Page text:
Paying attention to the glycemic index, or GI, of foods can help you keep your blood sugar levels in check, which is particularly beneficial if you have diabetes. Keeping your blood sugar stable may also benefit your weight loss efforts and possibly lower your risk of developing chronic illnesses. Beans are generally on the low end of the GI, making them a perfect fit if you’re aiming to eat more foods that won’t up your blood sugar. Just be careful what you eat them with.
The glycemic index, or GI, is a scale -- from 1 to 100 -- that rates foods based on how quickly they raise your blood sugar. Foods with an index of 70 and greater are considered high on the index. A rating of 100 is pure glucose, which raises your blood sugar faster than most anything. Medium-GI foods have a score of 56 to 69 and moderately elevate blood glucose levels, while low glycemic-index foods have a rating of 55 and under, according to MayoClinic.com. Low-GI foods are supposed to slowly raise your blood sugar and keep it in a stable range for a while.
Glycemic Index of Beans
Beans vary a bit on the GI scale, depending on the type. Baked beans are higher than most other varieties and have a rating of 40 on the index. Navy beans are at 31, black beans have a glycemic index of 30 and kidney beans fall at 29 on the scale. Soy beans are by far the lowest on the GI scale -- they have a score of 15, reports the Harvard Medical School.
The glycemic index doesn’t account for food combinations. While beans are considered low GI, if you pair them with something that is high on the scale, the other food could cause your blood sugar to surge anyway. So if you have a side of white rice with your beans, for example, the high GI rating of white rice, which is 89, could cause your blood sugar to surge, even though the beans have a low rating.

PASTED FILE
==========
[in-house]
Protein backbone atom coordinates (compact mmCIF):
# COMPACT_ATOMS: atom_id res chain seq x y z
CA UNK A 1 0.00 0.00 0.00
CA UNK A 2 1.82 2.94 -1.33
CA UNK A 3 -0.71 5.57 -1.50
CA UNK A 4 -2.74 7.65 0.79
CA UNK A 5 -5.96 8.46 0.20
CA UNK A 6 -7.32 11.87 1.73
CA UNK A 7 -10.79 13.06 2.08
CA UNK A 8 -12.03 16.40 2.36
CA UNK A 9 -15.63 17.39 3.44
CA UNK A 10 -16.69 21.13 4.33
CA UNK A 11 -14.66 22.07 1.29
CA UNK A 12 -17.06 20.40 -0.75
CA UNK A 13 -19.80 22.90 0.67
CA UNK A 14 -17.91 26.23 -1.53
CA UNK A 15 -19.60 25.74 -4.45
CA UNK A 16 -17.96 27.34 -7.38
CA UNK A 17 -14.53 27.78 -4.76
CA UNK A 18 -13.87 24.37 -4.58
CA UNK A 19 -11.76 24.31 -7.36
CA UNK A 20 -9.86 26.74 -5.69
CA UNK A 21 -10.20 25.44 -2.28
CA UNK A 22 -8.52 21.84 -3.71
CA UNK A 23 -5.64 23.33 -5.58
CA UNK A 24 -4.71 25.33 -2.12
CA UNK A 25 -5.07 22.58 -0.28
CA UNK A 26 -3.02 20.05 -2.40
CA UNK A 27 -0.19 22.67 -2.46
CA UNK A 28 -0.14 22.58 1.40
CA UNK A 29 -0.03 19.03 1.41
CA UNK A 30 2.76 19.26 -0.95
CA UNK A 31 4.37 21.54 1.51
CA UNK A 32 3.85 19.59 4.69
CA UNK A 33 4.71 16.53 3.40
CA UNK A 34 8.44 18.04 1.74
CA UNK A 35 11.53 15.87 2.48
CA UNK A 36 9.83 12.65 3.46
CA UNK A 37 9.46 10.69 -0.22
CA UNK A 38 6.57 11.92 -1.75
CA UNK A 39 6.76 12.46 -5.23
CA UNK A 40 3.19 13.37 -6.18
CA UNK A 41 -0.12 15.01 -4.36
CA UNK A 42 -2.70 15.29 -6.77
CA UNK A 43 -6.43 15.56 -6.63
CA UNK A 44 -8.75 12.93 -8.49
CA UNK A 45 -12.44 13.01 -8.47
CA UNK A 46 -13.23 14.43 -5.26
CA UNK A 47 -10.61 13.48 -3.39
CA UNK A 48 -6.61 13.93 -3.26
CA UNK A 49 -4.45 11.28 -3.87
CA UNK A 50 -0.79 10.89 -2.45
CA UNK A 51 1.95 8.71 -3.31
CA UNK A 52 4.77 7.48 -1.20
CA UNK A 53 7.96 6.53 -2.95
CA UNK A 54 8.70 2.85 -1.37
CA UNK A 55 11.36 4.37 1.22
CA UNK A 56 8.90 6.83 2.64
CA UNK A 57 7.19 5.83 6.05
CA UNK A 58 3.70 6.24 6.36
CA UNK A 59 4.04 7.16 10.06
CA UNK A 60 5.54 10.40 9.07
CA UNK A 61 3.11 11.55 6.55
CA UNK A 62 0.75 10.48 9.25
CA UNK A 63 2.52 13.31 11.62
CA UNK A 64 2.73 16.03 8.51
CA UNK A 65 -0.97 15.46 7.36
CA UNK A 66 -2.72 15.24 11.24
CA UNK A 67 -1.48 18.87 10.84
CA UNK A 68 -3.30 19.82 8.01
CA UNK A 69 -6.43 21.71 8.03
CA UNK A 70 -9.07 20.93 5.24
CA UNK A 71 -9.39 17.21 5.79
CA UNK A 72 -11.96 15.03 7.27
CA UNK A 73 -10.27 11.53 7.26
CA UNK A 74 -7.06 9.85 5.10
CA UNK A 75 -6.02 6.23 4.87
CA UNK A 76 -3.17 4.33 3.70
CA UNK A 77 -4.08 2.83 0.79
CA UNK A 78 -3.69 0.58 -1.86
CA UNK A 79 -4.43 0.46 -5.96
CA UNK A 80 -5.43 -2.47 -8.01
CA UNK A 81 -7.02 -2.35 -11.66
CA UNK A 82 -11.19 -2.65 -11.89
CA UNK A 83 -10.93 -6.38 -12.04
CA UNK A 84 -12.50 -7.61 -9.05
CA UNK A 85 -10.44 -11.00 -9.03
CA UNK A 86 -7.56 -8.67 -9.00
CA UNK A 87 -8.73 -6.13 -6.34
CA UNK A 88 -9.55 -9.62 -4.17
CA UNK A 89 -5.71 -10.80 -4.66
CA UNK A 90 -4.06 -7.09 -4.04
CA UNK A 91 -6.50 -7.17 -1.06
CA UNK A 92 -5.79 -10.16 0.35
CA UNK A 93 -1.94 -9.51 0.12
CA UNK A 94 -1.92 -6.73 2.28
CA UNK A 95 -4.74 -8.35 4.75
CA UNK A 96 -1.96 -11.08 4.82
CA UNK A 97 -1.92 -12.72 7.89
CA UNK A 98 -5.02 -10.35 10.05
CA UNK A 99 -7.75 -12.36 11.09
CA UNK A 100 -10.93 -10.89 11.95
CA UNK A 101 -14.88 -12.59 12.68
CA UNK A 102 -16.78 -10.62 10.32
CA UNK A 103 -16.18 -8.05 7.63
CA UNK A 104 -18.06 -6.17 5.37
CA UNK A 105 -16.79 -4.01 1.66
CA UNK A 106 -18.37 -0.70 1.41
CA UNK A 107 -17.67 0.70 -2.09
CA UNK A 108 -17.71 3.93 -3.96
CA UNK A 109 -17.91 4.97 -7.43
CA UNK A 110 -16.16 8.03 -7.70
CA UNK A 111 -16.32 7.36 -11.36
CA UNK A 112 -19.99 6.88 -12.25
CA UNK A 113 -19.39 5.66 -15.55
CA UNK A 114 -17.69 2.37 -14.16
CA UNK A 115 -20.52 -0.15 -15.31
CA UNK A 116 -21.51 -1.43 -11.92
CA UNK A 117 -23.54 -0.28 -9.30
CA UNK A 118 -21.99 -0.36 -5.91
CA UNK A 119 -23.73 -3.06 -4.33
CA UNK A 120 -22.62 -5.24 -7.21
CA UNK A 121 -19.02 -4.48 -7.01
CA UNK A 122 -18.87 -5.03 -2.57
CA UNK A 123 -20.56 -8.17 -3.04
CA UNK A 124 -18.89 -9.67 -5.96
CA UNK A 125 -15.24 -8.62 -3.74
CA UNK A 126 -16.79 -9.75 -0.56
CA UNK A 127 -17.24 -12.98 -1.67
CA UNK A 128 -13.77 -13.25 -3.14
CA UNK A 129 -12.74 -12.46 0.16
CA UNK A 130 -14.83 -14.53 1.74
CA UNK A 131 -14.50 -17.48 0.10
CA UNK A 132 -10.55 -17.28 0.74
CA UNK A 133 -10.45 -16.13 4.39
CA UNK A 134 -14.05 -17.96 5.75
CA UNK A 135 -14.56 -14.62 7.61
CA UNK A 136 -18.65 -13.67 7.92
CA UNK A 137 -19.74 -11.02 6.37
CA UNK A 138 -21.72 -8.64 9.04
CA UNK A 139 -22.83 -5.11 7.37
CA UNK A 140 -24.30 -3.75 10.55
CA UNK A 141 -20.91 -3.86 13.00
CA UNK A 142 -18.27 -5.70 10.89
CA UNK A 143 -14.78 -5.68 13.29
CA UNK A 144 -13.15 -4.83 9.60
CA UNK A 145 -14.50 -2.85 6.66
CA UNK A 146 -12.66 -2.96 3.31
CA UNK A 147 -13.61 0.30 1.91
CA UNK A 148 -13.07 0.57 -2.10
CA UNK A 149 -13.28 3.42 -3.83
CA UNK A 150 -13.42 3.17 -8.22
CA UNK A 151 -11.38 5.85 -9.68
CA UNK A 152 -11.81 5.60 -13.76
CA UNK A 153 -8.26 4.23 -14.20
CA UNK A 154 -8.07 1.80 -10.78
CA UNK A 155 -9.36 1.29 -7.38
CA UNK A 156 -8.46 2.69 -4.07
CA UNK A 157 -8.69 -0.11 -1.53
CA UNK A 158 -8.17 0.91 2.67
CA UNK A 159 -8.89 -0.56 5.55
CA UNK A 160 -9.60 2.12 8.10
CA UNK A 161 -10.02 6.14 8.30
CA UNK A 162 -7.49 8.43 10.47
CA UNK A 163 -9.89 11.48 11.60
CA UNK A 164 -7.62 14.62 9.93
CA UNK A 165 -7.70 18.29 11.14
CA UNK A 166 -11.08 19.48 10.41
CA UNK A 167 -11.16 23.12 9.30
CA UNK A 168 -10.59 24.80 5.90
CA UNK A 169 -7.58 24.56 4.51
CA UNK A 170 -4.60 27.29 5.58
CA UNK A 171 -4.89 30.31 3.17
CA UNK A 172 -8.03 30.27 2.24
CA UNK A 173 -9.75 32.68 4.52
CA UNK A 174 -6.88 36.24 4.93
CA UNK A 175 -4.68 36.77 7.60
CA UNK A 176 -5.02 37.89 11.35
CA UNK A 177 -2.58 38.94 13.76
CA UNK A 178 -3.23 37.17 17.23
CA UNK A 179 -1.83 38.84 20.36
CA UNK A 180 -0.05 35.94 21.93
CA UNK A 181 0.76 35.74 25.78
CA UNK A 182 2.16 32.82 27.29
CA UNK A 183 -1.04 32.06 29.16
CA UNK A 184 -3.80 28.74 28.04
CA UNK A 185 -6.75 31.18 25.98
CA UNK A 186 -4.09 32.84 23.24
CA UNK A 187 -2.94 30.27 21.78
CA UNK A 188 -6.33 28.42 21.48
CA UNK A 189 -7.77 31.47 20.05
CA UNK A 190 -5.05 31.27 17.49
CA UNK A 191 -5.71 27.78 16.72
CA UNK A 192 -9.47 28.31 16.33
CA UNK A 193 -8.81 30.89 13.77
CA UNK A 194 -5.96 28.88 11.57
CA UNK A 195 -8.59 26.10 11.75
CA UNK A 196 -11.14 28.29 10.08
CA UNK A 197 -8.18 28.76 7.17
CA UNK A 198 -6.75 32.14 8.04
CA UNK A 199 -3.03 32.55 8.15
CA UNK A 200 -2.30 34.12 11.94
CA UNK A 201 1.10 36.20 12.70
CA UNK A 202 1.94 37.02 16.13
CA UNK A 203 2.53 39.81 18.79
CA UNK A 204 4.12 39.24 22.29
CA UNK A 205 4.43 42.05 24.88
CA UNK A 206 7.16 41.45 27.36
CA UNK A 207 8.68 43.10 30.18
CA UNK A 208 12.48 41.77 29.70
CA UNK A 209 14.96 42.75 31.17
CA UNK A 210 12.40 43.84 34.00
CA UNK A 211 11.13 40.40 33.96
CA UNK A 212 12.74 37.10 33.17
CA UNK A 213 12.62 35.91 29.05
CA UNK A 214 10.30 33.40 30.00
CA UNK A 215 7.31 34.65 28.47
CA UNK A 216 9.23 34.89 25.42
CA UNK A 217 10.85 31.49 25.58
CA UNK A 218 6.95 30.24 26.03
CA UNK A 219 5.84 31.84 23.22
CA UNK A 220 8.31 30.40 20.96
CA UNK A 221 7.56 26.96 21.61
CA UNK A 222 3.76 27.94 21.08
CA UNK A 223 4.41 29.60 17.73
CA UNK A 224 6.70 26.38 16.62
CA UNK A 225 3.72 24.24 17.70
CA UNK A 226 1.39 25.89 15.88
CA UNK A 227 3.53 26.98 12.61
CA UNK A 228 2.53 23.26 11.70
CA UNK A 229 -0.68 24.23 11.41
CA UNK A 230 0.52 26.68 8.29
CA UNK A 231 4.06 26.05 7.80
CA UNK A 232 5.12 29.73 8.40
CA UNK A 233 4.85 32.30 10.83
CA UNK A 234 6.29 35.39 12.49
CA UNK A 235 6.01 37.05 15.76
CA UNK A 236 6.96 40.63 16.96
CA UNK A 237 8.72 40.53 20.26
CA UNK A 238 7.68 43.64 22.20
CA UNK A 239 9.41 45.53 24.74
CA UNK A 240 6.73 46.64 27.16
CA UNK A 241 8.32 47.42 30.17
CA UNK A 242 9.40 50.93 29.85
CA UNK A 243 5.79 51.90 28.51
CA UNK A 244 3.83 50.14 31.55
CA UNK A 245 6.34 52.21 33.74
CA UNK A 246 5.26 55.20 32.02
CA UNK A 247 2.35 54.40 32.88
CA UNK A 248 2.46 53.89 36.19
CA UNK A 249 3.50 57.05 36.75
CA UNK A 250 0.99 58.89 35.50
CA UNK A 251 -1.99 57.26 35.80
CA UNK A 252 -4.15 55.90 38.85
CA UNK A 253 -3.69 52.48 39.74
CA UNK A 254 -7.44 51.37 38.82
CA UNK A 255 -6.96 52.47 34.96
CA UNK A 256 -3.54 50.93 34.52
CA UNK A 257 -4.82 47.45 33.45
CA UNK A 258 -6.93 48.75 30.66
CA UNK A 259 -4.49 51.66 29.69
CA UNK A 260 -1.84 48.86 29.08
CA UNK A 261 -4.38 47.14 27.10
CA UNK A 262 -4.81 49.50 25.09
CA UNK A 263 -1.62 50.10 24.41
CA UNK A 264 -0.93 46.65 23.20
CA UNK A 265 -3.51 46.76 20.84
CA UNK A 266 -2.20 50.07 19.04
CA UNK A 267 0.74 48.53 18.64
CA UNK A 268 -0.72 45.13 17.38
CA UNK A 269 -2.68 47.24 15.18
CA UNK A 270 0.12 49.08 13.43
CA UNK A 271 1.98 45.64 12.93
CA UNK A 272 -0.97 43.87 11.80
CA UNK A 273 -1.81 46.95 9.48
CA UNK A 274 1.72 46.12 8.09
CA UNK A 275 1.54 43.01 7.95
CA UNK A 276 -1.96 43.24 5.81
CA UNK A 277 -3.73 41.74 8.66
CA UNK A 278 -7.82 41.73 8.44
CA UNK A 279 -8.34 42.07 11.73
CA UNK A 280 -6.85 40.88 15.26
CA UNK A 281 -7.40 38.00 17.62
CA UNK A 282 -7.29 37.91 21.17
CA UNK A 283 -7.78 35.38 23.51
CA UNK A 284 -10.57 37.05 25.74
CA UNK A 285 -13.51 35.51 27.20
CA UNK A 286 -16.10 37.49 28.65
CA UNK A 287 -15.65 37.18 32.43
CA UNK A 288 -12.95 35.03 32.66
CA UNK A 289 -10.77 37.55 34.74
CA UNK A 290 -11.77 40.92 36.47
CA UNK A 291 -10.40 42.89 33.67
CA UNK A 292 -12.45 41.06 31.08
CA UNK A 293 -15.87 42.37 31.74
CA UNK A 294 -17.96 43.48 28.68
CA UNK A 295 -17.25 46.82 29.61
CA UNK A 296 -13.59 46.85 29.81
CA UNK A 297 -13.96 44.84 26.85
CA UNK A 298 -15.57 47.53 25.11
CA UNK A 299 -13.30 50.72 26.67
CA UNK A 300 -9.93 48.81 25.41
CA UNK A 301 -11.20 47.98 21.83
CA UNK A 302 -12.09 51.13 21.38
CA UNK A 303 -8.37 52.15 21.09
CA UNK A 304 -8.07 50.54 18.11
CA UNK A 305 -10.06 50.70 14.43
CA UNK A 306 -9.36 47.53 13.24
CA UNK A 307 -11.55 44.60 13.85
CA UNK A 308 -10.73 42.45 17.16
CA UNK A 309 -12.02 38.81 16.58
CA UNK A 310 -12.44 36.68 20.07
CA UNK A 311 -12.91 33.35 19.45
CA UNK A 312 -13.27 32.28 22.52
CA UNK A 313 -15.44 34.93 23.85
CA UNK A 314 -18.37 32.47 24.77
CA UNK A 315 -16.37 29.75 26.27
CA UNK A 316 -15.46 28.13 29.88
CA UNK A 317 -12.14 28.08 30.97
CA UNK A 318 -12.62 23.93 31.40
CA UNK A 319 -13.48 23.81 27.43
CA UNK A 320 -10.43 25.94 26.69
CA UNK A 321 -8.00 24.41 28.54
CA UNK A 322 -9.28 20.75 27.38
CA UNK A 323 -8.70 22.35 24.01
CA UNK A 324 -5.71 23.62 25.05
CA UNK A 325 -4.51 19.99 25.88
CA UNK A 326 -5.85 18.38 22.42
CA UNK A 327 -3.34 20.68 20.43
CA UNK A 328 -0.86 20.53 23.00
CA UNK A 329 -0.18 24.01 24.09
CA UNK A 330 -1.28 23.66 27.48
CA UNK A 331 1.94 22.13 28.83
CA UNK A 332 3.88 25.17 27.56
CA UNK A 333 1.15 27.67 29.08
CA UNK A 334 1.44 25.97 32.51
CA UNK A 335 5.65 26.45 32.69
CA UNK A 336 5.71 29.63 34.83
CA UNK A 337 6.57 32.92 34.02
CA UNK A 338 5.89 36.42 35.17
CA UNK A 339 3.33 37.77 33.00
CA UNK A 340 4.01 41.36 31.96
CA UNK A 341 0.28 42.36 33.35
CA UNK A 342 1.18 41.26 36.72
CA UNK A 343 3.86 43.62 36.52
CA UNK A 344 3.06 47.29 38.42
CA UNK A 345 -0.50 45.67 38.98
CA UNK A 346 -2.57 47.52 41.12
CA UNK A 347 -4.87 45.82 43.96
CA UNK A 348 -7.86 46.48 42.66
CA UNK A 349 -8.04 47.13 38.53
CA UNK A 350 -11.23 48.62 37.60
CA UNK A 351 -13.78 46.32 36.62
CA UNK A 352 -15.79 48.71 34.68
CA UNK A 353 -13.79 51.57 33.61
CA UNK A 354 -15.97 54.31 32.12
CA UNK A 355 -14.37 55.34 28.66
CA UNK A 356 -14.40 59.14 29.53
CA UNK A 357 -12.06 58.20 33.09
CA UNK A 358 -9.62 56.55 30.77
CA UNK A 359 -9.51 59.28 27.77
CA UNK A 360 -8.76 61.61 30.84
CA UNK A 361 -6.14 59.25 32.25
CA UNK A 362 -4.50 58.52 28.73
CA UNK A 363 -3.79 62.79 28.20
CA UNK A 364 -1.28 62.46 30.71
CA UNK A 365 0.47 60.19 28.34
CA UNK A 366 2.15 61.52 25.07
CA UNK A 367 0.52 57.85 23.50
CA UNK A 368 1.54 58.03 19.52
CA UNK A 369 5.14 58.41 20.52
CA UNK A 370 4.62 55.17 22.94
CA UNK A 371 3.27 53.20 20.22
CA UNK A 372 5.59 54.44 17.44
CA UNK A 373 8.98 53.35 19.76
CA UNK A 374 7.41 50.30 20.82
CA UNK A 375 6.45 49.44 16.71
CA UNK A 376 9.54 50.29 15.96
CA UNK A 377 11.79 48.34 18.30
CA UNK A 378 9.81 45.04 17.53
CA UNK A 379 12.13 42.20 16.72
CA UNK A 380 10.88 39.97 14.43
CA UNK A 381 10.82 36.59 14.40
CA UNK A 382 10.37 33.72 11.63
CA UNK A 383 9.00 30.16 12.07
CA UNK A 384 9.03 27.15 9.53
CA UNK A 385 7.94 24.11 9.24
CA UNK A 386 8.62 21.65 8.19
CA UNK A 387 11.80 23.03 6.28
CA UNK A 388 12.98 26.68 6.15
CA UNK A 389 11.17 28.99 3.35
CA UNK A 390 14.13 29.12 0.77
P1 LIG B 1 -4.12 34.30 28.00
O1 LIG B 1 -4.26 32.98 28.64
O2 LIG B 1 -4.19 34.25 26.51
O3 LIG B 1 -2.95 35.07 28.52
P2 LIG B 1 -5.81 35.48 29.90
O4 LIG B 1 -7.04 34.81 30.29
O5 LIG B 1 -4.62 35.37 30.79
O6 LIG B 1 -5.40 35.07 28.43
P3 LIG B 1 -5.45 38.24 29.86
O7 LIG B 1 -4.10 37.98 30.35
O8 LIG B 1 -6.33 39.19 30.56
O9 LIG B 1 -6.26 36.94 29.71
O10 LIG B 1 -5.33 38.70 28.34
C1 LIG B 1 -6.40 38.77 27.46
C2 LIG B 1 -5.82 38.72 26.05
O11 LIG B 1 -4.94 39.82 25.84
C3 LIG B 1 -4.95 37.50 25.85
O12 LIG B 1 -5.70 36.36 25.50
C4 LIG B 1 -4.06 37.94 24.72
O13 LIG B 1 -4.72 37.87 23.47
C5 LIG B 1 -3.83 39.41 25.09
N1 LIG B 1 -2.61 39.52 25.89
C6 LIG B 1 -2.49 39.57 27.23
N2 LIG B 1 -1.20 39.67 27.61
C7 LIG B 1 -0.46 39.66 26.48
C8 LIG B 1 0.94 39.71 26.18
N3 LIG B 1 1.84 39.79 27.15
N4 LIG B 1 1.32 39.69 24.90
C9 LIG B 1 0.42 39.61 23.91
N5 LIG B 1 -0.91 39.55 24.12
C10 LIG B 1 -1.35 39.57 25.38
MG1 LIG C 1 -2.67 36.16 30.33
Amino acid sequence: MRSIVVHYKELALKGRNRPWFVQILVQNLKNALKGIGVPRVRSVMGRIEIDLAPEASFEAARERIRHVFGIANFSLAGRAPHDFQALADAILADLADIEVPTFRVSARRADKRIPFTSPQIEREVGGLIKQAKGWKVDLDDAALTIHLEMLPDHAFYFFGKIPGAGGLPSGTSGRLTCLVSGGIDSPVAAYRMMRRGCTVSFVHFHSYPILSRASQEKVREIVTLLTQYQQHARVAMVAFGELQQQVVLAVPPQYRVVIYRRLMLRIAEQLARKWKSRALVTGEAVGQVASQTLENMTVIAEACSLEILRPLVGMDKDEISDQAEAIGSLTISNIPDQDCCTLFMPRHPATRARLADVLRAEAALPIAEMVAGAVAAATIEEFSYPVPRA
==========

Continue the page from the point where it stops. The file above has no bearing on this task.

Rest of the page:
Enjoy beans with other foods that have a low glycemic index rating, so you’re more likely to keep your blood sugar stable. Quinoa is a seed that is prepared similarly to rice, is loaded with protein and only has a GI rating of 53. If you must have rice with beans, opt for brown rice, which has a score of around 50. Converted or parboiled rice is boiled in the husk until the outer shell falls off. As a result, this type of rice is low on the glycemic index with a rating of 38.
Melodie Anne Coffman specializes in overall wellness, with particular interests in women's health and personal defense. She holds a master's degree in food science and human nutrition and is a certified instructor through the NRA. Coffman is pursuing her personal trainer certification in 2015.